I'm more worried about the *cutting corners* aspect of it, not so much the technology as the idiots business people.
    • I'm not surprised at all that scientists found the iPod Nano dangerous, especially after this incident [engadget.com].
    • by samantha (68231) *
      There is no really good evidence that I am aware of that there is anything much too worry about as far as truly nano-sized particles per se. There was one ofter criticized study early on but not a lot else. So without much evidence of harm why does this keep coming up?
      • There was no evidence asbestos was dangerous. There was no evidence diethylstilbestrol (DES) was dangerous. There was no evidence that 'enginered' genes from Monsanto would spread to normal crops. There was no evidence the introduction of rabbits would cause havoc in the habitats of native species.

        There is no evidence that nanoparticles from paint can enter human cells and cause harm. Would you paint your house with such paint, or would you like to be absolutely positively sure that such particles are saf

      • Oops, hit 'reply' instead of 'preview': in the above one should read: rabbits introduced in Australia...
    • Usually, it is ignorance that breeds fear.
  • by Anonymous Coward on Monday November 26, 2007 @11:05AM (#21479049)
    It's pretty easy for scientists to kill the public. Nano stuff seems a bit tougher to kill.
  • by pgillan (1043668) on Monday November 26, 2007 @11:06AM (#21479061)
    How come I never get cool questions like this?
    • by LingNoi (1066278) on Monday November 26, 2007 @11:10AM (#21479109)
      ...Because you would hold up the call operator for 40 minutes discussing the benefits of which OS the nanobots should run centred around some kind of car analogy?
      • Re: (Score:3, Funny)

        by irtza (893217)
        What? Are you mad? There's no reason for discussion. The answer is obvious. The nanobot OS would be a monolithic unix derivative stripped down to the bare essentials with all drivers statically linked - like a custom Linux or BSD build. Tiny nanobots are like a Mini [miniusa.com]. You need something that will fit the form factor. You would need something like a a href=http://www.fordvehicles.com/trucks/f150/>Ford F150 to run Windows. Windows Doesn't even enter the nanobot market....

        more seriously though, if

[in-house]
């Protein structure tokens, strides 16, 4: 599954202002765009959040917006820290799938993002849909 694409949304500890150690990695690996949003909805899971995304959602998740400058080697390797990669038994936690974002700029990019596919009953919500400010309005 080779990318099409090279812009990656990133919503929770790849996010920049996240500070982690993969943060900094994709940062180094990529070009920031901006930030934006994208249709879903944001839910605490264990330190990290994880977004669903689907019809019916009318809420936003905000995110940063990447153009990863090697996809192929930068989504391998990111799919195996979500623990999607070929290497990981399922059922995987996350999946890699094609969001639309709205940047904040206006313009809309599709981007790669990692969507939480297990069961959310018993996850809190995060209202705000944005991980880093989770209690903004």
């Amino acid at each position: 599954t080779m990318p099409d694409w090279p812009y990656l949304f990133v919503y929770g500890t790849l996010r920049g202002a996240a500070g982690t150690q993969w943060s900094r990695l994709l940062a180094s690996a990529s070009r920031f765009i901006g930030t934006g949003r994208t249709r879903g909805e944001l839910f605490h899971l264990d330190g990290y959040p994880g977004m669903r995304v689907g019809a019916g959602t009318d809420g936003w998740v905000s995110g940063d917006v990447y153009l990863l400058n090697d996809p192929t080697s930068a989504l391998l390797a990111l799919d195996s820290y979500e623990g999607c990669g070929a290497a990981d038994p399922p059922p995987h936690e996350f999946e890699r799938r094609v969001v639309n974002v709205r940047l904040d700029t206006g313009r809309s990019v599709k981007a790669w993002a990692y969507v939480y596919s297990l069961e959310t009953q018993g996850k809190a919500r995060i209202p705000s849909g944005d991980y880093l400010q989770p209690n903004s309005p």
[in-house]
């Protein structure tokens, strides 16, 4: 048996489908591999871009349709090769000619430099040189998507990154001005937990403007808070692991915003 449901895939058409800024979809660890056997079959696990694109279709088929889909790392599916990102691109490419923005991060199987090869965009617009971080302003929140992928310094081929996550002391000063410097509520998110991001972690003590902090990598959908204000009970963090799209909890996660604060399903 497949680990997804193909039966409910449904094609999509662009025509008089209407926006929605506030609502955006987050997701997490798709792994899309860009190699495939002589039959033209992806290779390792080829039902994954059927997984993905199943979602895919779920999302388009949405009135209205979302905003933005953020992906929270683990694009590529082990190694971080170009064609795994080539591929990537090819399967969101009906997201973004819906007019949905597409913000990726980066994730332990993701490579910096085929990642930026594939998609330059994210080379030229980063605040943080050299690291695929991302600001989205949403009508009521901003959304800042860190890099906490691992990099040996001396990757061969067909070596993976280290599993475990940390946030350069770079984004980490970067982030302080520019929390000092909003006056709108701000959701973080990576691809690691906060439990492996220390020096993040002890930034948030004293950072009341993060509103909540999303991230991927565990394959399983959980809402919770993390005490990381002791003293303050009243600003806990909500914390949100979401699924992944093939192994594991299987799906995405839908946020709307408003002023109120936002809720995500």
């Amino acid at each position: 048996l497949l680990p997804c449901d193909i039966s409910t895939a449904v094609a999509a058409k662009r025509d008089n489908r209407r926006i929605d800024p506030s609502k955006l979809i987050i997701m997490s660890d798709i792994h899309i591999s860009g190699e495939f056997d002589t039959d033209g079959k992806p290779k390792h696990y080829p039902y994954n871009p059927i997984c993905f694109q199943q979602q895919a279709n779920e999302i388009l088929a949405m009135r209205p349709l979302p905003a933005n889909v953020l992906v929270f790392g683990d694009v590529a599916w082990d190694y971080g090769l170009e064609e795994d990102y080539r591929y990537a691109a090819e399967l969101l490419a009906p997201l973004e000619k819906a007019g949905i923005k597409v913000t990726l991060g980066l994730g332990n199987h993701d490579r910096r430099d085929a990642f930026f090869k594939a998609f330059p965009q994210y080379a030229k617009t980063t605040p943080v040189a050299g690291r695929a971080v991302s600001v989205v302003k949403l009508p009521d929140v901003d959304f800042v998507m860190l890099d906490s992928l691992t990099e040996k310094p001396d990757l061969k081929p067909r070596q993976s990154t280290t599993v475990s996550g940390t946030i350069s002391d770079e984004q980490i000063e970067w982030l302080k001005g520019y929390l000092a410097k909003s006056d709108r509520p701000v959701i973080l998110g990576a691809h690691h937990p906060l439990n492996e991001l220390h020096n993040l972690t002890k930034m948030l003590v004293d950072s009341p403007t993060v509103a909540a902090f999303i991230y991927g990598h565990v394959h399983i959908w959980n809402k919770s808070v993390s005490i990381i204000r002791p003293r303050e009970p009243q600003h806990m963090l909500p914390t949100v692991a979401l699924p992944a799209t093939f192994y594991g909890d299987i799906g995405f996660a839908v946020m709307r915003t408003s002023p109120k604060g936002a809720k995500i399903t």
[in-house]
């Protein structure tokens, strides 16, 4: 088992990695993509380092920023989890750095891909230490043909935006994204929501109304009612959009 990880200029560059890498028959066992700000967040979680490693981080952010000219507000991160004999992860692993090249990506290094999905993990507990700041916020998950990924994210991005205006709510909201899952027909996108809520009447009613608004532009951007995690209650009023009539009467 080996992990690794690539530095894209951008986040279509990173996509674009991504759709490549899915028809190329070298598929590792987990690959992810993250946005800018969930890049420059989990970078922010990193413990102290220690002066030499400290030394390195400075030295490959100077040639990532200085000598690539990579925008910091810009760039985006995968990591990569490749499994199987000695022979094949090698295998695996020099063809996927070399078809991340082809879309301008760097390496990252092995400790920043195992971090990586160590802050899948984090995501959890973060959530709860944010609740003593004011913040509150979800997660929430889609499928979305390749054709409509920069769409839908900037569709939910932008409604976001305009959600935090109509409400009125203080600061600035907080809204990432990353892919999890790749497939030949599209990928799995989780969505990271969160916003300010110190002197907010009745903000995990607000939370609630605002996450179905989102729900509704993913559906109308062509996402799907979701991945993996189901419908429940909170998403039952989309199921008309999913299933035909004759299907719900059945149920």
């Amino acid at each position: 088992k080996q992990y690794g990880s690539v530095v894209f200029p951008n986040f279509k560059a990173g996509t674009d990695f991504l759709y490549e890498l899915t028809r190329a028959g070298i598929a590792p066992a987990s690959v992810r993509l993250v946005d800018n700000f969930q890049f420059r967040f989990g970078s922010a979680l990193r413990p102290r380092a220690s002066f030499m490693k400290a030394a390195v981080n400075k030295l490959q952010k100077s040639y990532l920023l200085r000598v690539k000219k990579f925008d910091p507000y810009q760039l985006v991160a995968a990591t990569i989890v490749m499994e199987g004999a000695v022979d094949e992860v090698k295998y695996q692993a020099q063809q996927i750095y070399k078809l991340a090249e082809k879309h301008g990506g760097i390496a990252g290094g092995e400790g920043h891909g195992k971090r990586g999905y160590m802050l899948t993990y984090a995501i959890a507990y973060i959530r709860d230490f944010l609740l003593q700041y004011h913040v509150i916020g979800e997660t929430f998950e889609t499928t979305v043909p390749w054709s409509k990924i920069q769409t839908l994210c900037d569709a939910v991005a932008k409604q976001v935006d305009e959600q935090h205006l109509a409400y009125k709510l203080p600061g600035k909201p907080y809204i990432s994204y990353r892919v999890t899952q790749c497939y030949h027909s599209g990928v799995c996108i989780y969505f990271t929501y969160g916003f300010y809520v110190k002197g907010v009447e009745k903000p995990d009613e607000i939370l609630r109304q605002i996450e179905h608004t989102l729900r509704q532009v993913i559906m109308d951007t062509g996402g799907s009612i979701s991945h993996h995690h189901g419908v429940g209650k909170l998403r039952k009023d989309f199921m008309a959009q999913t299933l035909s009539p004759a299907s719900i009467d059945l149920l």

• Ok, (Score:2, Informative)

    by AltGrendel (175092)
    So they are all worried about grey goo? [wikipedia.org]
    • Re: (Score:3, Interesting)

      by mdielmann (514750)

      So they are all worried about grey goo?

      It's probably much simpler than that. It's already known that small particles can cause lung problems up to and including cancer (from asbestos). Small particles can also cause problems for other parts of our body, such as skin irritation from fibreglass. Indications are that shape, size, and chemical composition are all factors in the toxicity of small particles. Until these risks are tested against and quantified, any responsible scientist would be concerned. No need for future possibilities like se

    • Re:Ok, (Score:4, Insightful)

      by kebes (861706) on Monday November 26, 2007 @11:33AM (#21479399) Journal

      So they are all worried about grey goo? [wikipedia.org]
      No, not at all. The "grey goo" scenario (where self-replicating nano-robots consume all available resources and turn all materials into a giant amorphous glob of nanomachines) is not taken seriously both because it is unlikely to be plausible (with respect to things like complexity of design and thermodynamics of matter conversion and pattern replication); and because our current research in nanotechnology is too primitive compared to the molecular nanotechnology [wikipedia.org] that would be required for that scenario to even be remotely possible.

      No, the current concerns with nanotechnology are much more mundane: things like nanoparticles causing health concerns by passing into people's bodies and accumulating in organs. There is already some research suggesting that (some) nanoparticles can actually absorb into tissues or even pass through cell membranes. One of the reasons that nanoparticles might be great for biological applications is that they can be made to be at a size-scale that many biological processes ignore. The lack of an immune response is great in some ways, but it also means that the body may not be able to deal with possible negative side-effects.

      Other possible health, safety, and environmental concerns are just variants of what we're already worried about: carcinogens, flammability, toxicity, accumulation in the environment, etc. Associated with all this is coming up with the right procedures for filtering out dangerous materials, disposing of them safely, and so on. All these conventional concerns must be reconsidered when dealing with nanomaterials, since their behavior is different and sometimes non-intuitive.

      (Disclosure: I do research in "nanotechnology.")
      • The gray goo event already happened, though they got the color wrong. It was actually green, and involved self-replicating nanobots using sunlight to make the atmosphere toxic and kill off most life on the planet.

        Some of you might have heard of this Oxygen Catastrophe [wikipedia.org]. Sad times for our planet, indeed.
      • One of the reasons that nanoparticles might be great for biological applications...

        ...or weapons.